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June in Full Bloom: The Royal Wedding Bouquet Tradition

June 4, 2018

The month of June is known for all things beautiful in bloom & it is considered the month of weddings too. 

 

Since we all were entertained this year by another Royal Wedding, it stirs our interest to know more about the Royal family and their choice of wedding blooms.

 

 

Historically, a Victorian bridal bouquet, the tussie-mussie was a popular arrangement that may still be used today for any occasion. It is a small, compact cluster of flowers with bound stems, creating an ultra-charming round bouquet. ... Tussie refers to a knot of flowers and mussie, "mossie," refers to the moist earth that keeps the flowers fresh. ... There were holders made of gold, silver, or brass to hold these dainty flowers, sometimes referred to as a nosegay.

 

 

When Prince Charles and Princess Diana married, she had myrtle and veronica in her bouquet cut from Queen Victoria's special garden.  The original plants were planted from Queen Victoria's tussie-mussie.  Myrtle is a tradition in every royal wedding bouquet. It stands for hope, love and marriage.

 

Princess Kate and Prince William had a special made tussie-mussie for their wedding day. All white, it contained lily of the valley (in Queen Victoria's language of flowers, this means trustworthy), sweet william (for gallantry and the name of the groom), hyacinth (for constancy of love), myrtle (a royal tradition, mentioned above), and ivy (for fidelity in marriage, friendship and affection).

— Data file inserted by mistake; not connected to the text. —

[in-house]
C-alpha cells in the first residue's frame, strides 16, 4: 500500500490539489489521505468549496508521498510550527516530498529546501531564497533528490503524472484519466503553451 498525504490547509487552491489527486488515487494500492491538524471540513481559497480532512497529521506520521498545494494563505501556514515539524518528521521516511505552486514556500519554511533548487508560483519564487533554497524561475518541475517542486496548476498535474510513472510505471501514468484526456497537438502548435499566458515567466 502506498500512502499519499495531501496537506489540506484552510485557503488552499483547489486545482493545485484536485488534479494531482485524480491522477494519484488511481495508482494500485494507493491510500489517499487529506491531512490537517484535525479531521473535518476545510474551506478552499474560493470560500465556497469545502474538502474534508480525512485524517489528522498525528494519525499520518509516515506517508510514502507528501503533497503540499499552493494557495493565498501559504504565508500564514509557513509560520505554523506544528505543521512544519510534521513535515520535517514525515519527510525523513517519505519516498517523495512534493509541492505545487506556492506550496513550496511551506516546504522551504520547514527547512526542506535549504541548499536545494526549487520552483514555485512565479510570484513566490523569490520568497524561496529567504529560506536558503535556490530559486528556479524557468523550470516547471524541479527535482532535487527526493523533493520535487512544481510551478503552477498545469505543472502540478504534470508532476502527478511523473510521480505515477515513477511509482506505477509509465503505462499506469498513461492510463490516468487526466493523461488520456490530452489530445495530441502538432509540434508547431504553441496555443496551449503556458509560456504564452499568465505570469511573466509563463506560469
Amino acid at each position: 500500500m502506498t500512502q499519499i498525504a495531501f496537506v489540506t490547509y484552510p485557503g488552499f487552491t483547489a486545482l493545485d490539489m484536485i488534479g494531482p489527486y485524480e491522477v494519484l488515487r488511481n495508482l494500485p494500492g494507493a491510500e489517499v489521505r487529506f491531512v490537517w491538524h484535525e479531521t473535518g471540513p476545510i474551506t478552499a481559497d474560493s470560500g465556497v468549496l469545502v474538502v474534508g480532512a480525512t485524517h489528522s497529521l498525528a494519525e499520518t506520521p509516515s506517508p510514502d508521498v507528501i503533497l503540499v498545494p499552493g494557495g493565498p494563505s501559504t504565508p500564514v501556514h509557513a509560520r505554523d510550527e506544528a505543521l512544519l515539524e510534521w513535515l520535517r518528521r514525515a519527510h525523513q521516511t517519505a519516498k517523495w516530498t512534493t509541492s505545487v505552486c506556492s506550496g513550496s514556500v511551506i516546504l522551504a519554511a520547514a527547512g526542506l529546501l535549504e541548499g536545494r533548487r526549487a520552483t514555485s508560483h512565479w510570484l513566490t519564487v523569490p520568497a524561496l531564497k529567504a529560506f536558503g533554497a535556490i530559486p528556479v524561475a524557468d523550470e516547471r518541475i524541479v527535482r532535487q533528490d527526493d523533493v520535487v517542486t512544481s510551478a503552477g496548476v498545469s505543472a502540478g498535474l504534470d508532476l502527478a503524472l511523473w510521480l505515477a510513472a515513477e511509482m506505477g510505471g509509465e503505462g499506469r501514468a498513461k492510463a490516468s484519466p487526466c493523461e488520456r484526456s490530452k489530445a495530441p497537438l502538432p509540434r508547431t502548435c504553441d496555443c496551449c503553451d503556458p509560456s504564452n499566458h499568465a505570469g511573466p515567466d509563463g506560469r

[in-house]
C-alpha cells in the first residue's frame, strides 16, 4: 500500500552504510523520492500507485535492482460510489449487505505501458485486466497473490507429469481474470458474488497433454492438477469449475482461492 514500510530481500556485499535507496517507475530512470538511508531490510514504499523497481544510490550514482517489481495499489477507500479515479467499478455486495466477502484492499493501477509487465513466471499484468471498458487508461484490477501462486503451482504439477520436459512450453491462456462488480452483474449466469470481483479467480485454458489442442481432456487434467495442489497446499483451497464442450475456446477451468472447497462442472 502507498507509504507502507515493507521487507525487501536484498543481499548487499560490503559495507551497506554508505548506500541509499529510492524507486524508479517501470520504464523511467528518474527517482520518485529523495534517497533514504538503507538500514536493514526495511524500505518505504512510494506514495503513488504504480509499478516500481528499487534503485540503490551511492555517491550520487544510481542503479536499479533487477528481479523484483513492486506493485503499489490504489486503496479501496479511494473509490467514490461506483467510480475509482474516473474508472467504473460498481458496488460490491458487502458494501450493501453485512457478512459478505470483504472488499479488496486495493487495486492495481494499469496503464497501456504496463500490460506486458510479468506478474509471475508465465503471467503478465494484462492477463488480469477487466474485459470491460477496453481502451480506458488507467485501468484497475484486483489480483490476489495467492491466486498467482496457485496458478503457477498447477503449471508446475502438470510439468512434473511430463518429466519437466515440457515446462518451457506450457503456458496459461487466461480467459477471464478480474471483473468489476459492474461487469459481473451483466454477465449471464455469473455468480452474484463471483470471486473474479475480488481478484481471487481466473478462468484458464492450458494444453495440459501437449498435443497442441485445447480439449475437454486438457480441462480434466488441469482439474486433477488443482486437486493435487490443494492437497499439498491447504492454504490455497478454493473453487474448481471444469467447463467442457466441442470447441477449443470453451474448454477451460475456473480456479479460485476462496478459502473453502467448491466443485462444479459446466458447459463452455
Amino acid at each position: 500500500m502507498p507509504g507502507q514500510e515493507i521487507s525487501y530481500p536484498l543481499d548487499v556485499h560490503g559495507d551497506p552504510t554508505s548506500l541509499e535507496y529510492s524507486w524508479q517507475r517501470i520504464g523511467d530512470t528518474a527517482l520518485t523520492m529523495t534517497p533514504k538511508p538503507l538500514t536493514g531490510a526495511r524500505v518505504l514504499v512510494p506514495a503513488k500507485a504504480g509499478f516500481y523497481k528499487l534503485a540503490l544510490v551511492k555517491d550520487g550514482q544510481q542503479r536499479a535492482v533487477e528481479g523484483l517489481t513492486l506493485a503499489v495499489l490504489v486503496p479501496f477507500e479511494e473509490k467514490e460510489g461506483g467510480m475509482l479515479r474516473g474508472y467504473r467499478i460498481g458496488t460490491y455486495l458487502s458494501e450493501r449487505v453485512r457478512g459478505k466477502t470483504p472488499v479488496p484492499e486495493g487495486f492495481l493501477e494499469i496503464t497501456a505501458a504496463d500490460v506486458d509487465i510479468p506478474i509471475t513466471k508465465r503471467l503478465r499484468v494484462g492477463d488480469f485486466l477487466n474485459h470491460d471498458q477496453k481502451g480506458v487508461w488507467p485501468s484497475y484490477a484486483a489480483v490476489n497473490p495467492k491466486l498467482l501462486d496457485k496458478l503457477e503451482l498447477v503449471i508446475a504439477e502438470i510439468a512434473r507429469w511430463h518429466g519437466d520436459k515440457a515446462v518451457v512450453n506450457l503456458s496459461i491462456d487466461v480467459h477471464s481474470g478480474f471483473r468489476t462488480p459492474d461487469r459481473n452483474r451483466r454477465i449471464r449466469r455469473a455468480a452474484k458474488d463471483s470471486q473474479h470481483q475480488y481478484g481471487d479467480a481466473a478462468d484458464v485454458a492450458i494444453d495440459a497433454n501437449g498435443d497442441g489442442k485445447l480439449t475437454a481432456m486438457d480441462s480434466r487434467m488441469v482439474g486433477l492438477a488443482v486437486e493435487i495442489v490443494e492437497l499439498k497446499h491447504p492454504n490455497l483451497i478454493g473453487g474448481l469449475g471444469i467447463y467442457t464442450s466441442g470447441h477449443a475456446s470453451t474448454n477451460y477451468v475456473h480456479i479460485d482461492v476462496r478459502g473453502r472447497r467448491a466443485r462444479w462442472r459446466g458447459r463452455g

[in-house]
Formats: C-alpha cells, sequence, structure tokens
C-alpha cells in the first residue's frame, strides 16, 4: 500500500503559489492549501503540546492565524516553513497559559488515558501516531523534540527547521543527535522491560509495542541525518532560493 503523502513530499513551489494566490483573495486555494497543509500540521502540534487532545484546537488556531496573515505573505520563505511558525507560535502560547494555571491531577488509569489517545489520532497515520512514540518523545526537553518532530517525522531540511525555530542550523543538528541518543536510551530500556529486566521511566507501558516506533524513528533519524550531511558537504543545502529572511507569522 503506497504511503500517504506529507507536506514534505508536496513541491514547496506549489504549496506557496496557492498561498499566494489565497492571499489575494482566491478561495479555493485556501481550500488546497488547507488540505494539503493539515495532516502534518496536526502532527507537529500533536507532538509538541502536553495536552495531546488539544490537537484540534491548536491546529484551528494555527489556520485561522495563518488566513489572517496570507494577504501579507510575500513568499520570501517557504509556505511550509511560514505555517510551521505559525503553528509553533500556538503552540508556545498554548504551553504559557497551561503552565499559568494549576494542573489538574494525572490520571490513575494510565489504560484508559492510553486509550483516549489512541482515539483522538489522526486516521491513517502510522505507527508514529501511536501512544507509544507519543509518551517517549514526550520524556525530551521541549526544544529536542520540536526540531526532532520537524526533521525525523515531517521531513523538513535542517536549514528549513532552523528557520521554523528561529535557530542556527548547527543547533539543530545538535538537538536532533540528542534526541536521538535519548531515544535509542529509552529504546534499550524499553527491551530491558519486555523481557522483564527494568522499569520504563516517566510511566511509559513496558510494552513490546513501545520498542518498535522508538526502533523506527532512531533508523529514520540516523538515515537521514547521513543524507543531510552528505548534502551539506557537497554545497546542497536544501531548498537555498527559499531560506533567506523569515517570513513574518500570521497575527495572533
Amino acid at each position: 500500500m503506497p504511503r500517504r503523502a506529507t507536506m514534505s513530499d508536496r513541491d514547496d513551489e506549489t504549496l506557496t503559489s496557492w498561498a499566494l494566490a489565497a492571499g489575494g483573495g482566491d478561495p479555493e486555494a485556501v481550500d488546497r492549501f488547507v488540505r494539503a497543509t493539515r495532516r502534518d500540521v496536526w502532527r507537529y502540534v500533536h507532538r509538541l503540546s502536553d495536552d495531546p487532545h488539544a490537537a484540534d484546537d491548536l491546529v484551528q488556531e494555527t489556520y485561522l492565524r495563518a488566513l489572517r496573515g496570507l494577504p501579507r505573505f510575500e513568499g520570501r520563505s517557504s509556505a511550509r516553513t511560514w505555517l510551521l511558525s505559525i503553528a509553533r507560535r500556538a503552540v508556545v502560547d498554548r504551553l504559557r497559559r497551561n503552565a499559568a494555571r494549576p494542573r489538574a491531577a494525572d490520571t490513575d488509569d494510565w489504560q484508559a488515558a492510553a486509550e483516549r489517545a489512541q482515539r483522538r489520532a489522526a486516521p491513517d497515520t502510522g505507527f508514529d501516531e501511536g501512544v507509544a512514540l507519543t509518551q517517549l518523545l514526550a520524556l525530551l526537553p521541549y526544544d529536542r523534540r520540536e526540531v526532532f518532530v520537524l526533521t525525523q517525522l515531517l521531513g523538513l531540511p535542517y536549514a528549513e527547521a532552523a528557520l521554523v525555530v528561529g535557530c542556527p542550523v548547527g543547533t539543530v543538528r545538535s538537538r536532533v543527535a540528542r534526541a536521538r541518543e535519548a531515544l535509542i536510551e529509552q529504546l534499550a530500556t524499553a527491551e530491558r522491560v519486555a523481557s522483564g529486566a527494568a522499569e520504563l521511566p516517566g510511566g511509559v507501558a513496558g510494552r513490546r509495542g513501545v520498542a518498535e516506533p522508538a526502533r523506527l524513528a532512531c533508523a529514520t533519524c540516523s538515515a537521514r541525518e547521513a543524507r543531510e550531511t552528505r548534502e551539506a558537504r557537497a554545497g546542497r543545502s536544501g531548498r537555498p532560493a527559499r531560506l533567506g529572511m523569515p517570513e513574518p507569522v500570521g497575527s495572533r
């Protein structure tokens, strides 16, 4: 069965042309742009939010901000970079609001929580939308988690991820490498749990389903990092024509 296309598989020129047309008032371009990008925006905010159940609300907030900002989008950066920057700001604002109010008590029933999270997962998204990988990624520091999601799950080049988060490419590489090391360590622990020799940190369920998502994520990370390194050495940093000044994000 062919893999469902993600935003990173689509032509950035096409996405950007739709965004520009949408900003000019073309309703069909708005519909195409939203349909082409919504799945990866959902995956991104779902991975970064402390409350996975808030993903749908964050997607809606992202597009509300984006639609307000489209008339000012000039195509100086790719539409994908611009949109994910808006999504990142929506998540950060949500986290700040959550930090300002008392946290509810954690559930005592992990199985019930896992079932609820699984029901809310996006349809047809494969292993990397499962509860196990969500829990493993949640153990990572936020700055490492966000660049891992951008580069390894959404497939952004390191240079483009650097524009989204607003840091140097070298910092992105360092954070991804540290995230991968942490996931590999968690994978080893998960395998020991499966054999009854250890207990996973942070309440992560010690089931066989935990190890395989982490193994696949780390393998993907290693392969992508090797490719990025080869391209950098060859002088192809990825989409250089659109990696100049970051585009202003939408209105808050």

Victorian legend says to include ivy in your bridal bouquet. This ivy should be rooted and planted as a commemoration of your special day.

 

This year, for the Royal Wedding of Prince Harry and Lady Meghan, the wedding bouquet also featured the royal tradition of myrtle sprigs, forget-me-not (Princess Diana's favorite flower), lily of the valley, astilbe (which says, "I will wait for you"), jasmine, sweet pea and astrantia.

 

Are you attending a wedding this June? Be sure to note the flowers in the bridal bouquet!If you want to learn more about the Victorian language of flowers, you can read about it in

 

 

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